Faith In Congress?


The 115th Congress, which was sworn in this week, is more Jewish — and more Christian — than the general U.S. population. And new Jewish members of Congress are the largest group of any non-Christians serving for the first time.

Those are among the findings of “Faith on the Hill,” a study of representatives’ religious affiliation released this week by the Pew Research Center.

According to the study, based on data supplied by CQ Roll Call and follow-up Pew phone calls, while adults who identify as religiously unaffiliated — the so-called “nones” — constitute 23 percent of the general public, they make up only a fraction of a percent of Congress.

Pew studies have shown that “it would be a liability” for a candidate to espouse no religious affiliation or no belief in God, said Greg Smith, who coordinates Pew’s polling on religious issues.

In other words, it’s bad politics, especially in the South, to be seen without a religious faith. “We don’t have data on [members of Congress’] religious beliefs or practice,” only that they identify with one religion or another.

The figures for the overall percentage of Jewish members of Congress, which have hovered between 5 and 8 percent in the last generation, contain no surprises; they have consistently stayed above the share of Jews in the overall U.S. population — 2 percent.

Of the 62 members of the freshman class of the 115th Congress, half are Protestant and about a third are Catholic — of the remainder, 8 percent are Jewish.

The Jewish contingent in the House grew from 19 to 22. Five Jews were newly elected to the House, while the Senate Jewish contingent dropped from nine to eight. Jewish candidates who won seats as Democrats were Josh Gottheimer, in New Jersey’s 5th District; Brad Schneider, in Illinois’ 10th; Jacky Rosen, in Nevada’s 3rd; Jamie Raskin, in Maryland’s 8th; and Republican David Kustoff, in Tennessee’s 8th.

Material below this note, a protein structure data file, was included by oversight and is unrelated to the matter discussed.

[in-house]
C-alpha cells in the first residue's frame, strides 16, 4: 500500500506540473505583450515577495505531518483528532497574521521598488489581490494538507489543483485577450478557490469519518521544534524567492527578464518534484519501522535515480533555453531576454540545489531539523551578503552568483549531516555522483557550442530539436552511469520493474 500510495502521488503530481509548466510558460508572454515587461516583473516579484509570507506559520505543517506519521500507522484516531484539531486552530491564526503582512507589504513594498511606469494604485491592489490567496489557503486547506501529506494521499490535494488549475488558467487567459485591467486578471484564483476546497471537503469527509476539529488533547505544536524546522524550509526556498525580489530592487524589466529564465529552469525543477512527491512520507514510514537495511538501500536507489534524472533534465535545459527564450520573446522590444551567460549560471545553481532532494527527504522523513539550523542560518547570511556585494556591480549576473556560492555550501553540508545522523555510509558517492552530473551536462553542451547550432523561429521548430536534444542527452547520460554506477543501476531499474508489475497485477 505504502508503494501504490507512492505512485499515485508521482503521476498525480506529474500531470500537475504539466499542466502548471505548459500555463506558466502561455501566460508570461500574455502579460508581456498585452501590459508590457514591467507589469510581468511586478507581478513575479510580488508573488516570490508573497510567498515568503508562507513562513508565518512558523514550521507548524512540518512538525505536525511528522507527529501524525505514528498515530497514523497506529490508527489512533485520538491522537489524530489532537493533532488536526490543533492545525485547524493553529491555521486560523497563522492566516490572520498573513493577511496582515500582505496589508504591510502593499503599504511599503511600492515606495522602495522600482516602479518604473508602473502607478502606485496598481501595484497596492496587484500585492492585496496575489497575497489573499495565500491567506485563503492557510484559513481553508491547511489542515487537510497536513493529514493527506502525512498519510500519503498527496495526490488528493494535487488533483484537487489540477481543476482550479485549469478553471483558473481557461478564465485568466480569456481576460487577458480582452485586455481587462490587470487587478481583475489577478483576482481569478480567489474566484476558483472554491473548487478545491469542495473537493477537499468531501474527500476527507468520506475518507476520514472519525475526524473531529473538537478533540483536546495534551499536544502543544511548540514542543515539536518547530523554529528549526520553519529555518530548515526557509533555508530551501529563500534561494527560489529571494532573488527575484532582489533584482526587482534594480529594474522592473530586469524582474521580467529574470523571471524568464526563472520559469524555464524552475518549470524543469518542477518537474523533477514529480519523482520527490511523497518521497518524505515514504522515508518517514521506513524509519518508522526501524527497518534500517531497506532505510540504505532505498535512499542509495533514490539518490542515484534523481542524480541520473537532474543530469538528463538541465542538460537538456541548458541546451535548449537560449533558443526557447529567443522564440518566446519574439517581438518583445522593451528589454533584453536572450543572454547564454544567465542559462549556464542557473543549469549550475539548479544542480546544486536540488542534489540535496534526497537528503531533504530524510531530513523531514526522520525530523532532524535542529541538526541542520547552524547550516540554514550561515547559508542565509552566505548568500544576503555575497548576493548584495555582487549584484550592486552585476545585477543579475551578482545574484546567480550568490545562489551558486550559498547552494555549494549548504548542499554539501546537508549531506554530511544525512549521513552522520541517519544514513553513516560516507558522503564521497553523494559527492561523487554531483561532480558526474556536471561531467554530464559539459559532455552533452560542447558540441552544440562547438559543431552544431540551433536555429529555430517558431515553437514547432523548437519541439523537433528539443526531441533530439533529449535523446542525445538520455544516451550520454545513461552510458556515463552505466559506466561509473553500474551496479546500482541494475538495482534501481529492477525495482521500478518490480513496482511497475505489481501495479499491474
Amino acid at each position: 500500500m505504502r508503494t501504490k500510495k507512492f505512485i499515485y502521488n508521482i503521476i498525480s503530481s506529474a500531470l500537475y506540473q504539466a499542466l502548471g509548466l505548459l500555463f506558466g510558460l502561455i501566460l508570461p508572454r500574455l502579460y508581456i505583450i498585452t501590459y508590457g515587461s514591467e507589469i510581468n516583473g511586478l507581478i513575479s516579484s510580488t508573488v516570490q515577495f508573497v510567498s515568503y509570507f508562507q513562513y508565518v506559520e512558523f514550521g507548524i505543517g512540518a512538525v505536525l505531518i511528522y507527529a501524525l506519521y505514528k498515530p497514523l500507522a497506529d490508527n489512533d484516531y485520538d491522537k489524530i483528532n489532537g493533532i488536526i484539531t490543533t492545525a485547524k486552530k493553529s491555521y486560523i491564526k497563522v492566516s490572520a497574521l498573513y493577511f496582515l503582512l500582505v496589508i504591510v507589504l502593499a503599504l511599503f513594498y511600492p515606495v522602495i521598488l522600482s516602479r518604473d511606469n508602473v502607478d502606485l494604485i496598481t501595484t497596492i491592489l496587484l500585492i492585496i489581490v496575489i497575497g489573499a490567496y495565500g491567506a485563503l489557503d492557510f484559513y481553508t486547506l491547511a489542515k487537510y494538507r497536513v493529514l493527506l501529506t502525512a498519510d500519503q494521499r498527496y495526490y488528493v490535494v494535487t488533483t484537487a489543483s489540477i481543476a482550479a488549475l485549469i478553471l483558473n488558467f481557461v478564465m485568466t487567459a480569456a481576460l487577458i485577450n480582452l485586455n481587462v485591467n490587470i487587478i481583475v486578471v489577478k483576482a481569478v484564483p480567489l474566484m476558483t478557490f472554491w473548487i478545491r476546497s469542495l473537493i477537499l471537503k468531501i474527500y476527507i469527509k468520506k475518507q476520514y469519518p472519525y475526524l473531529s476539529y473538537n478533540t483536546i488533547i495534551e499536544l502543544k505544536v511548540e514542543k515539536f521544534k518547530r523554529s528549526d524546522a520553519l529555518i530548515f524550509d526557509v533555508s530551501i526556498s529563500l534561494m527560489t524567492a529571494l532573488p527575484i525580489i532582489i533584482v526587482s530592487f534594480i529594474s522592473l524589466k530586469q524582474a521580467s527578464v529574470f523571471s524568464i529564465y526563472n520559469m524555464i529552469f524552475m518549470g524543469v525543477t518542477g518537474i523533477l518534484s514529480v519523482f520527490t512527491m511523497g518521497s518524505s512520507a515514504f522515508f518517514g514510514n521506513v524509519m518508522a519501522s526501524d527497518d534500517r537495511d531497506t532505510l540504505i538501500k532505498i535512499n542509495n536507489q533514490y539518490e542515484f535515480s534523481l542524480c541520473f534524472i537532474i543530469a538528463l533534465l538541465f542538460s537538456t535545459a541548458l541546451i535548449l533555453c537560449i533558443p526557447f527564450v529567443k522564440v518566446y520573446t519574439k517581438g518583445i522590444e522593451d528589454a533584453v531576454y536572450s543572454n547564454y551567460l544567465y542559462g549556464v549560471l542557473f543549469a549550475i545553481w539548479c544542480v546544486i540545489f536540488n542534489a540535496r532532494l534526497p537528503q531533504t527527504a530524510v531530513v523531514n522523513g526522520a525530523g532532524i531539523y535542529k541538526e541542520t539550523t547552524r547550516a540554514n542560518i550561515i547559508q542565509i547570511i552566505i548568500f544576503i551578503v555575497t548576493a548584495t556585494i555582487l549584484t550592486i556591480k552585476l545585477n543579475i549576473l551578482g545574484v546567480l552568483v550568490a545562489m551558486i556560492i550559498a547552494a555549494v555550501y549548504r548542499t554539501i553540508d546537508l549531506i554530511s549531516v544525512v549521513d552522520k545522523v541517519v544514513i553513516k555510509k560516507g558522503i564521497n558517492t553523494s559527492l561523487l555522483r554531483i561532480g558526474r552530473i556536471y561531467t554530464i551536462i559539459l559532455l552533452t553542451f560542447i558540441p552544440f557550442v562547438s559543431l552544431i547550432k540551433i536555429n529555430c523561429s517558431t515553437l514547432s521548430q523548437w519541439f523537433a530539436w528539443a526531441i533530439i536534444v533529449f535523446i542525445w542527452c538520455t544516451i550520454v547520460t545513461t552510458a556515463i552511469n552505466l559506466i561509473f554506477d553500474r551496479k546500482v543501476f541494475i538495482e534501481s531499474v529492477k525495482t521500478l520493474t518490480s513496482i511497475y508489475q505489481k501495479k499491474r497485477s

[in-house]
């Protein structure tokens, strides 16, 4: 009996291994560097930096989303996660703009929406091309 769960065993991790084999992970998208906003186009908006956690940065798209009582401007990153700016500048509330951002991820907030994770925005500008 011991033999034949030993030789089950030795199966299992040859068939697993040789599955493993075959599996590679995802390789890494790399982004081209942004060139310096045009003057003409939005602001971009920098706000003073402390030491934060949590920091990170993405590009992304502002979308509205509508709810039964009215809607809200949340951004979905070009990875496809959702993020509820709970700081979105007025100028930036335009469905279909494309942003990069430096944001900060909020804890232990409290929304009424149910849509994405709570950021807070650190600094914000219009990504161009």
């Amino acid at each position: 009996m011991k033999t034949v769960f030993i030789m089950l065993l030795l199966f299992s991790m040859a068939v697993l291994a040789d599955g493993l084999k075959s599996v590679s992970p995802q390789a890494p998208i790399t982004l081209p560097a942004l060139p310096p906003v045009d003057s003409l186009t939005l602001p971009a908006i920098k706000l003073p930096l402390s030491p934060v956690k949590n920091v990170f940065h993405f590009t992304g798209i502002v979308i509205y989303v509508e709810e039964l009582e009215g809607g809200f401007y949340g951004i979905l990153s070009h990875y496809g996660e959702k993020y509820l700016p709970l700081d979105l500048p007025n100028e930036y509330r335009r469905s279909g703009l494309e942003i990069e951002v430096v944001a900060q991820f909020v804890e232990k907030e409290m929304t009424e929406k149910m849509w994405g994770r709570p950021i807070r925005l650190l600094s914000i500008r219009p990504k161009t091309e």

“It’s not a negative at all” for a Jewish candidate to run for Congress, which did not have Jewish members until 1845 and had relatively few Jewish members until the second half of the 20th century, Smith said.

“It’s perfectly clear that in the 21st century Jews can be elected from places where the number of Jews is very small, where the Jewish vote does not matter,” said Jonathan Sarna, professor of American Jewish history at Brandeis University. “America has reached a point where to be a Jew [running for office] is normal.” Witness the presidential candidacy of Sen. Bernie Sanders and New York Sen. Chuck Schumer as Senate minority leader.

Sarna pointed to another sign — three Jewish justices now sit on the Supreme Court: Ruth Bader Ginsburg, Stephen Breyer and Elana Kagan.